Facing an election in May where he hopes to secure a second four-year term, Mr Rouhani has had to defend himself from opponents who say he has been too eager to appease the West, after agreeing to curb Iran's nuclear programme in exchange for the lifting of sanctions.
US President Donald Trump has criticised the nuclear deal and said during his election campaign he would stop Iran's missile programme. After Iran test-fired a new ballistic missile in January, Mr Trump tweeted that it was 'playing with fire'.
Addressing an event showcasing some locally built military hardware, broadcast on state TV, Mr Rouhani said, "The strengthening of the capability of the Iranian armed forces ... is only for defending the country and we will ask no one's permission to build up the armed forces, and to build missiles and aircraft."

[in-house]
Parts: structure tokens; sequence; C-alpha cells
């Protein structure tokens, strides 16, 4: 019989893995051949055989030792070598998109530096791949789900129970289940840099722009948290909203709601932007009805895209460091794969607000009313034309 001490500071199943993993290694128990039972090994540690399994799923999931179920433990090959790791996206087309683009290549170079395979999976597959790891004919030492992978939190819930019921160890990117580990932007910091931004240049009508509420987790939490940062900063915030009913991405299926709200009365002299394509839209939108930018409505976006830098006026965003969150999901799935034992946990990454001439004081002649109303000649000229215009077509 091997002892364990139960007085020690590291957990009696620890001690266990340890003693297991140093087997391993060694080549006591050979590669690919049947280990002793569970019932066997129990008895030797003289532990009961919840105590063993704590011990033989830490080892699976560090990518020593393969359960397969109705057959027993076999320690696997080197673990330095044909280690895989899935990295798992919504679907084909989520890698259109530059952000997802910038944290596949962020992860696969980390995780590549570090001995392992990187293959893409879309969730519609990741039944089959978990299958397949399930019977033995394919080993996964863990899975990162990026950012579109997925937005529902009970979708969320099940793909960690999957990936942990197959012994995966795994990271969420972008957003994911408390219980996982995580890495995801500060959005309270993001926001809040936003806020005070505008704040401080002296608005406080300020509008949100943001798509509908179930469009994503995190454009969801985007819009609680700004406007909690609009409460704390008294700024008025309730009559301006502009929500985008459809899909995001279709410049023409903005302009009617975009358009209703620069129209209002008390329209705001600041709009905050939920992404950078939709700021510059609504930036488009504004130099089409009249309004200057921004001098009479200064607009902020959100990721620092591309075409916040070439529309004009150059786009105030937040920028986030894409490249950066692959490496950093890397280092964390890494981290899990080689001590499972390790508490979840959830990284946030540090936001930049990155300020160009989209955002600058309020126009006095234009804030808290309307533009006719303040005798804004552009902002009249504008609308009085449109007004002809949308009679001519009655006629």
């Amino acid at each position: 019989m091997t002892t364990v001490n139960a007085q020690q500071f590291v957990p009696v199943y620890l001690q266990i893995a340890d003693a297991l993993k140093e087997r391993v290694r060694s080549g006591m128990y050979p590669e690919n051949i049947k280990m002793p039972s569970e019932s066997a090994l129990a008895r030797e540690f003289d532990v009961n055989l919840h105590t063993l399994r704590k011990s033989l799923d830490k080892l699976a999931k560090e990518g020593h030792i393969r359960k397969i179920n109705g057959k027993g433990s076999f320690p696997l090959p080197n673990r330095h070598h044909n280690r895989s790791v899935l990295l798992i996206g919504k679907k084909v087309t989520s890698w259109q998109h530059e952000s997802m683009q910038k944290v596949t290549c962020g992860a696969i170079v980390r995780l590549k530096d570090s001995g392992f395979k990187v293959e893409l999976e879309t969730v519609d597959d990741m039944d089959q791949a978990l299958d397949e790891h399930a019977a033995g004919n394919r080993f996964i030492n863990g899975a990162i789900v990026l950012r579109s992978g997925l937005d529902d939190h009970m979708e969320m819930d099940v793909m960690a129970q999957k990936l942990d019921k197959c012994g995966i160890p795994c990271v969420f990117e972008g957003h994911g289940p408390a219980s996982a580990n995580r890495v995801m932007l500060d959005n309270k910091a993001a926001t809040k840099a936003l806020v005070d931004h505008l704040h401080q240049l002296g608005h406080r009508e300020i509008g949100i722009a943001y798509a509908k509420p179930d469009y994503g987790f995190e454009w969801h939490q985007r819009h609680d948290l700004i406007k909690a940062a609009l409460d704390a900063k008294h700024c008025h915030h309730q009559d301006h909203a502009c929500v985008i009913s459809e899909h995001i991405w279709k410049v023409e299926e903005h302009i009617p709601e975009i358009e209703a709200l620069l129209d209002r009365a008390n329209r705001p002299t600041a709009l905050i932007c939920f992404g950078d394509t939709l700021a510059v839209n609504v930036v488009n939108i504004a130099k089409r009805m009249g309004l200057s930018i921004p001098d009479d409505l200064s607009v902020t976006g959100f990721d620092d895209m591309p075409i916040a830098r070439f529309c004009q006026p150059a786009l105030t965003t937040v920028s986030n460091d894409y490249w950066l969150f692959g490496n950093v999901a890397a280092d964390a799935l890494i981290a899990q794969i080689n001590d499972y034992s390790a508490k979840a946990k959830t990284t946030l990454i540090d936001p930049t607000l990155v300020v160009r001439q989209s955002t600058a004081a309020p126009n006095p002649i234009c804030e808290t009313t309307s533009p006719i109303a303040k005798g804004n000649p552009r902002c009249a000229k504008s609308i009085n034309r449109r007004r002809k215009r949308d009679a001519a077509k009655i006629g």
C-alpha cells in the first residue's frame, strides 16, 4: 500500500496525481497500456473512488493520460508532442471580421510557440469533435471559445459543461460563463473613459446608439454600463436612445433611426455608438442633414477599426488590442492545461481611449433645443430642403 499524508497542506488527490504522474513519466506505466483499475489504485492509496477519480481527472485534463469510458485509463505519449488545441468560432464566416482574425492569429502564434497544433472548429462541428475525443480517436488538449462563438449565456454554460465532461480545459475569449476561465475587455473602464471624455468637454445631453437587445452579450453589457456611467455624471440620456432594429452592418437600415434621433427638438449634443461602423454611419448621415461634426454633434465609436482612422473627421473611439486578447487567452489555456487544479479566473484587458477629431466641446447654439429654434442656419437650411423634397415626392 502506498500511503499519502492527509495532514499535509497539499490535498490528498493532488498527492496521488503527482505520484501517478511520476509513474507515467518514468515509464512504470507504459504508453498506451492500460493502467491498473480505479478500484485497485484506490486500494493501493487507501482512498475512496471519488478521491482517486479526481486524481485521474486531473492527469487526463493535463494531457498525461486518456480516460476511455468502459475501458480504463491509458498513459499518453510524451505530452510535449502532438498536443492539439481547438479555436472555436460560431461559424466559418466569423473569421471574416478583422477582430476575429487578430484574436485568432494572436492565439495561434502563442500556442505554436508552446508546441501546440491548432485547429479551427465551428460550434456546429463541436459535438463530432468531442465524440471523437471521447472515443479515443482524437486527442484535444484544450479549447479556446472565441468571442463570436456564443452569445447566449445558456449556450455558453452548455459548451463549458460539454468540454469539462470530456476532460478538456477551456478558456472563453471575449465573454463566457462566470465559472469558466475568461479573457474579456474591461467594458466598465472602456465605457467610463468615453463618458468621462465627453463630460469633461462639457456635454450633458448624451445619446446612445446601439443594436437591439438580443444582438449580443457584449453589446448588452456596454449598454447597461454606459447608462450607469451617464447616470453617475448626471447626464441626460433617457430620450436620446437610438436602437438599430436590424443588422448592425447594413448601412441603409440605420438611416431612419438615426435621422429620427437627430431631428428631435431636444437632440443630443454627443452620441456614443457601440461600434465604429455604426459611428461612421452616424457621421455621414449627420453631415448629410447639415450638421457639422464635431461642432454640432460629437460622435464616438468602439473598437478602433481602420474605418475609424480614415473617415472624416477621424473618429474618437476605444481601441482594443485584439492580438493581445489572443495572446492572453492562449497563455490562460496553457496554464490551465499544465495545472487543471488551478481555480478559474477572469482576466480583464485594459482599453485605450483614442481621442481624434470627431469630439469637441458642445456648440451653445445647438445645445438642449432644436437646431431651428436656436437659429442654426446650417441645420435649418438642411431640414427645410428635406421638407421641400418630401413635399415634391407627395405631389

He said Iran has never had "aggressive aims, but peace is not a one-way road and if we decide to be peaceful the other party ... may not. So there is a need for vigilance."
Iran says its missile tests are not covered by the nuclear deal.
(Reporting by Dubai newsroom, Editing by Robin Pomeroy)
(Except for the headline, this story has not been edited by NDTV staff and is published from a syndicated feed.)